Salt Lake City, Utah (6 December 2016), FamilySearch International, the world’s largest genealogy organization has given a newly indexed database of the historic Freedmen’s Bureau Records to the Smithsonian National African American Museum of History and Culture in Washington, D.C. The database contains genealogical information of freed African Americans after the Civil War and can be searched online at DiscoverFreedmen.org.
Elder D. Todd Christofferson of the Quorum of the Twelve Apostles of The Church of Jesus Christ of Latter-day Saints presented the database on a flash drive to museum founding director Lonnie Bunch in front of an audience of congressional leaders, genealogical experts and volunteers who were key to the project’s success. The event took place at the museum Tuesday morning, December 6, 2016.
“I can think of no better way to honor the unprecedented commitment of these volunteers, as well as the bravery and resilience of those whose names have now been found on these records, than to have this database symbolically housed at the National Museum of African American History and Culture,” said Elder Christofferson.
The museum was dedicated September 24 during a three-day celebration.
“For the first time in history, African Americans can now bridge the gap between freedom and slavery and reunite their families — on paper — that were once torn apart by slavery,” he added.
“Collaborating on the Freedmen’s Bureau Project is a fundamental expression of our commitment to family history,” explained Bunch. “At the end of the Civil War, formerly enslaved individuals went to great lengths to reunite their families. The records of the Freedmen’s Bureau are essential to understanding their desires and reconstructing the histories of the families they formed.”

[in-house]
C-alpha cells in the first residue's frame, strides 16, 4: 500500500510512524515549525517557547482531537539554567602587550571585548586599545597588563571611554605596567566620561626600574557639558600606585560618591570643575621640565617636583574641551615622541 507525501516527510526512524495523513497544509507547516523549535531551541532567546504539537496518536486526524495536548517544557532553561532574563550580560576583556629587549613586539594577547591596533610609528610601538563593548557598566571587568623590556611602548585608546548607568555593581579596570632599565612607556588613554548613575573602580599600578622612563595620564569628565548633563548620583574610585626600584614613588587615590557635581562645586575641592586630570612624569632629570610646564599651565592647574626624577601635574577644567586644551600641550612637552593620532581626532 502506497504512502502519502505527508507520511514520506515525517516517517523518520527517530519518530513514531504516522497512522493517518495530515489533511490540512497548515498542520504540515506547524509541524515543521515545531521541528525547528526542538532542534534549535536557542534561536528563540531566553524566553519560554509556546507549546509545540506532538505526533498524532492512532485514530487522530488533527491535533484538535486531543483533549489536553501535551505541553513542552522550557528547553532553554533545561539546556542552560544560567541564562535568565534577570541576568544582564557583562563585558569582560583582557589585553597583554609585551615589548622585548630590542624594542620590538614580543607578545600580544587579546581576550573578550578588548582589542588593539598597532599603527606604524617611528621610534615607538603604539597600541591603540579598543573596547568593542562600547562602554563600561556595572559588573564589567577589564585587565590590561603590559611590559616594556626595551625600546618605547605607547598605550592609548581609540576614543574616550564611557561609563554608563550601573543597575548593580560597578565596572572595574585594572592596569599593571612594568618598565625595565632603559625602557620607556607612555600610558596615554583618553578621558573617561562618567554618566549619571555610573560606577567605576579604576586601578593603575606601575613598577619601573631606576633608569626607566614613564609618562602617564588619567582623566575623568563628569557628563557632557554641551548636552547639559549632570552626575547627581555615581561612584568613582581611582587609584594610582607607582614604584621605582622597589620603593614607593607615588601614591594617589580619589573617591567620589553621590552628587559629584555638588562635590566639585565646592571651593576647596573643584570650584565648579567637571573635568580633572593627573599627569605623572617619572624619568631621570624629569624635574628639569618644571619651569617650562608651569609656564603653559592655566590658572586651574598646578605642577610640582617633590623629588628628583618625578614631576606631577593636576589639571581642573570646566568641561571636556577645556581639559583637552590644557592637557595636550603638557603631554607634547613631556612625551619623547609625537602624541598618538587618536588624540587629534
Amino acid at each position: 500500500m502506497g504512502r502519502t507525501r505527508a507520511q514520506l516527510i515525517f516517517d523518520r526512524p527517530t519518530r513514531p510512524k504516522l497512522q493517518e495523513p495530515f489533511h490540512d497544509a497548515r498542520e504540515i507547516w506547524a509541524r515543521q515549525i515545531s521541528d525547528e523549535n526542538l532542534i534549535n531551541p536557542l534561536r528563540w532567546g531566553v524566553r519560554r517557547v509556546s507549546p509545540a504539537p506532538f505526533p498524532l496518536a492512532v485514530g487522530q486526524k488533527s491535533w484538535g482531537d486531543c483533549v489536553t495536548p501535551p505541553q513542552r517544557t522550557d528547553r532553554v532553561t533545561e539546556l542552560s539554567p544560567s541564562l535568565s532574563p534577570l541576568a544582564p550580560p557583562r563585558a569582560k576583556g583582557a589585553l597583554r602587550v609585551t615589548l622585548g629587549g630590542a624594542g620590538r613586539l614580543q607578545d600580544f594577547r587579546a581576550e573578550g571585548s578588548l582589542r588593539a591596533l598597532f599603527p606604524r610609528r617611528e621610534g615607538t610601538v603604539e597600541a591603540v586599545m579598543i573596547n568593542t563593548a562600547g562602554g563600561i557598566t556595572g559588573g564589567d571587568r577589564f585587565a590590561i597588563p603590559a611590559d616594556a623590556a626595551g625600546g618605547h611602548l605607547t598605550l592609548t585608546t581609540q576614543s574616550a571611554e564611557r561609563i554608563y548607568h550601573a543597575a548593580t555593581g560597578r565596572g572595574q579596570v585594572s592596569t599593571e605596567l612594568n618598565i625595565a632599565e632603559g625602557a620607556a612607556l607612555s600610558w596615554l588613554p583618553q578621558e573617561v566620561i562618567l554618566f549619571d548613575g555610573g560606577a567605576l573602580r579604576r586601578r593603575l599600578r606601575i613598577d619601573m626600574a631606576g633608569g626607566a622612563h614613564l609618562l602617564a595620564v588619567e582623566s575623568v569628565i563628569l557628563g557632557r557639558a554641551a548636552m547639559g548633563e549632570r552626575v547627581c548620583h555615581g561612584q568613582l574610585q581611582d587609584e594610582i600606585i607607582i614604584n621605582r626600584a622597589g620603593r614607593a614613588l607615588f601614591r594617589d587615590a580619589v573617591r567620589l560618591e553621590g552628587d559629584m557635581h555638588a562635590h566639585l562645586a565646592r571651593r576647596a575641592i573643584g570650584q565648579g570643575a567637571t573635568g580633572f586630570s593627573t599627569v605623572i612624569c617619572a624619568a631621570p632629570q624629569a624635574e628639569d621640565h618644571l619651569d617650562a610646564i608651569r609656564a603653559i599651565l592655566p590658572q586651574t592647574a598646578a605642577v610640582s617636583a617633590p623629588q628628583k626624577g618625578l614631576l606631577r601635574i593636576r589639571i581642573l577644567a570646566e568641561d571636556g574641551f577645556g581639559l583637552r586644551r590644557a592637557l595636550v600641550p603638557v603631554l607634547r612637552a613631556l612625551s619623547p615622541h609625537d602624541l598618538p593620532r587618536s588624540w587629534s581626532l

“Using modern, digital and web-based technology and the power of volunteers, this project is unlocking information from a transformative era in the history of African American families and the American nation,” said Hollis Gentry, a genealogical specialist at the museum. “Making that information available globally via the web will allow all of us to enlarge our understanding of the past.”
During the past year, more than 25,000 volunteers participated in the project in the United States and Canada. Volunteers uncovered the names of nearly 1.8 million of the 4 million people who were enslaved. In appreciation for their great contributions, volunteers are encouraged to print a custom certificate of appreciation with their name imprinted upon it. (Volunteers can click here to print a personal certificate of appreciation.)
Key to the project’s success were the nationwide chapters of the Afro-American Historical and Genealogical Society who partnered with local Mormon congregations, black churches and others in more than 100 indexing events. (See "Review of Events of the Freedmen's Bureau Project")
The Freedmen’s Bureau, organized under an 1865 Congressional order at the conclusion of the Civil War, offered assistance to freed slaves in many ways. Handwritten records of these transactions include records such as marriage registers, hospital or patient registers, educational efforts, census lists, labor contracts and indenture or apprenticeship papers and others. The records were compiled in 15 states and the District of Columbia.
All of the newly indexed Freedmen’s Bureau Records can be searched for free at discoverfreemen.org. Thom Reed, marketing manager for FamilySearch, said the organization will now focus its efforts on teaching African Americans how to search the new digital records to discover and reunite with the lost generations of their families (See "Getting Started with FamilySearch and the Freedmen's Bureau Records").